Amazon is continuing to push tests of its cashierless checkout technology for bigger stores with larger spaces and experimenting with the technology in Seattle.
The technology functions well in a small store format but is harder to use in bigger spaces with higher ceilings and more production, according to the trial so far.
Amazon is reportedly considering using the technology in its Whole Foods stores, the supermarket chain it bought last year.
There are almost 500 Whole Foods in the US, although the chain does also have a small UK presence, with seven stores, all of which are in London. Amazon’s checkout-free system is already operational in certain Amazon Go stores, across Seattle, Chicago and San Francisco.
With its Go store in Seattle, Amazon has seemingly managed to eliminate shop-lifting by encouraging it. It allows shoppers to buy things with the help of a smartphone app by tracking what they pick up from the shelves and what they put back, billing their credit cards after they leave.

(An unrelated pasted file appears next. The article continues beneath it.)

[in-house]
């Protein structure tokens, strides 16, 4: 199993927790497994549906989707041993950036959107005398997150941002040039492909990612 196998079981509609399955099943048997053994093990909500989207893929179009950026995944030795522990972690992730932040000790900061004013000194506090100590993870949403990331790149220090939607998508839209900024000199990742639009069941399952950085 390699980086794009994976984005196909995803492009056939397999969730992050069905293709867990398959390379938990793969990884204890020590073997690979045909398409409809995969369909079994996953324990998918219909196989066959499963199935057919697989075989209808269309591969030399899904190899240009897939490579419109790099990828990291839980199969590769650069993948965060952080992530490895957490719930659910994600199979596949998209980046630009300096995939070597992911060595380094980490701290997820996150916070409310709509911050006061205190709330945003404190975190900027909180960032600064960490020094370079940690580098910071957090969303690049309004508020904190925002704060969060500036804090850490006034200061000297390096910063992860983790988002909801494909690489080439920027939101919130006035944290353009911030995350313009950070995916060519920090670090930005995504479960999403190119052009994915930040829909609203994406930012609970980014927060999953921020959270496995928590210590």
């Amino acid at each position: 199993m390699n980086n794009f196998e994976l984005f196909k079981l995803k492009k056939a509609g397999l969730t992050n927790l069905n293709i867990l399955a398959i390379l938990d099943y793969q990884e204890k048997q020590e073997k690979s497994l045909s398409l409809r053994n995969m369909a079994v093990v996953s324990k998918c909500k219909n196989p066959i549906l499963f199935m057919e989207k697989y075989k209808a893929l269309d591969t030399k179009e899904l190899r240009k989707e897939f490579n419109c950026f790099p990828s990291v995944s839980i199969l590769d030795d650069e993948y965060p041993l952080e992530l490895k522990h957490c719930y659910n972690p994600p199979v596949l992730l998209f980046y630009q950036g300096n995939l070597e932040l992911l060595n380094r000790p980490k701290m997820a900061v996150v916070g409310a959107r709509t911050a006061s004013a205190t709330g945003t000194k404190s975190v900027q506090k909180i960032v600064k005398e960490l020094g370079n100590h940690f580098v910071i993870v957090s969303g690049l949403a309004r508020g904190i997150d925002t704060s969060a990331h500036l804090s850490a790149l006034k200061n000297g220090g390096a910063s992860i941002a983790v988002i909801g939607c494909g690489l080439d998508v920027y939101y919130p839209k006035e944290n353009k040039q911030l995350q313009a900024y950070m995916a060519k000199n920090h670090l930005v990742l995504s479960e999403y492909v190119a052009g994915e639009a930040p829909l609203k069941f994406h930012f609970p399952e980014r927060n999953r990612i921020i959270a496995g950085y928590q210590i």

Amazon’s 1,800 square foot Go store is now open to the public after lengthy staff trials. Shoppers download the Go smartphone app and scan a barcode on their screen when they enter the store. Once inside, a mixture of computer vision, machine learning and sensor technologies track what shoppers take off the shelves and put back.
There are no shopping trollies or baskets. Shoppers simply put items in their own bags. These are added to their Amazon account online. If they put the item back on the shelf, it is removed from their virtual basket.
The company is understood to be planning to have around 3,000 of the cashierless stores by 2021. It is not known where or when it will be opening its first UK cashierless store.
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